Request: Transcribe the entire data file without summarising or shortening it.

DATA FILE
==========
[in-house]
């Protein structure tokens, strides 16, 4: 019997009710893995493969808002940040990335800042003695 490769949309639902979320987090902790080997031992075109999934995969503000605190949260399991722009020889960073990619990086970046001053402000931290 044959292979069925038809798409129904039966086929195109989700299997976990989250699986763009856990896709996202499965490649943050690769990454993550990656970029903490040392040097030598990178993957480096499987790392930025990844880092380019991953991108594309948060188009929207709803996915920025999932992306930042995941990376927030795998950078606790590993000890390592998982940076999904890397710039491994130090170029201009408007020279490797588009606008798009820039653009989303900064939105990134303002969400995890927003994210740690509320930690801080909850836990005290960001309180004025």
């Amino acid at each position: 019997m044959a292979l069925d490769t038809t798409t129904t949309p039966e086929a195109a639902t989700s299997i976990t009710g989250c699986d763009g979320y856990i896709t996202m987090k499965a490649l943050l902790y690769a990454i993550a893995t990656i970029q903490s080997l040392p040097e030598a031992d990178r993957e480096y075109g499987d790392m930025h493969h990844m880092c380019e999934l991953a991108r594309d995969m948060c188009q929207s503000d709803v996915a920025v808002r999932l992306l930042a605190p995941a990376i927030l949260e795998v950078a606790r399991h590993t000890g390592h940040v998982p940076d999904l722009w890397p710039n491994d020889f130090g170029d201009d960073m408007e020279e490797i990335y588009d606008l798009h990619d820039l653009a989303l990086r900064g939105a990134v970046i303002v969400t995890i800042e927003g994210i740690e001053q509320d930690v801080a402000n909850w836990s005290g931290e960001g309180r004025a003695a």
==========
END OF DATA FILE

[in-house]
């Protein structure tokens, strides 16, 4: 019997009710893995493969808002940040990335800042003695 490769949309639902979320987090902790080997031992075109999934995969503000605190949260399991722009020889960073990619990086970046001053402000931290 044959292979069925038809798409129904039966086929195109989700299997976990989250699986763009856990896709996202499965490649943050690769990454993550990656970029903490040392040097030598990178993957480096499987790392930025990844880092380019991953991108594309948060188009929207709803996915920025999932992306930042995941990376927030795998950078606790590993000890390592998982940076999904890397710039491994130090170029201009408007020279490797588009606008798009820039653009989303900064939105990134303002969400995890927003994210740690509320930690801080909850836990005290960001309180004025």
């Amino acid at each position: 019997m044959a292979l069925d490769t038809t798409t129904t949309p039966e086929a195109a639902t989700s299997i976990t009710g989250c699986d763009g979320y856990i896709t996202m987090k499965a490649l943050l902790y690769a990454i993550a893995t990656i970029q903490s080997l040392p040097e030598a031992d990178r993957e480096y075109g499987d790392m930025h493969h990844m880092c380019e999934l991953a991108r594309d995969m948060c188009q929207s503000d709803v996915a920025v808002r999932l992306l930042a605190p995941a990376i927030l949260e795998v950078a606790r399991h590993t000890g390592h940040v998982p940076d999904l722009w890397p710039n491994d020889f130090g170029d201009d960073m408007e020279e490797i990335y588009d606008l798009h990619d820039l653009a989303l990086r900064g939105a990134v970046i303002v969400t995890i800042e927003g994210i740690e001053q509320d930690v801080a402000n909850w836990s005290g931290e960001g309180r004025a003695a």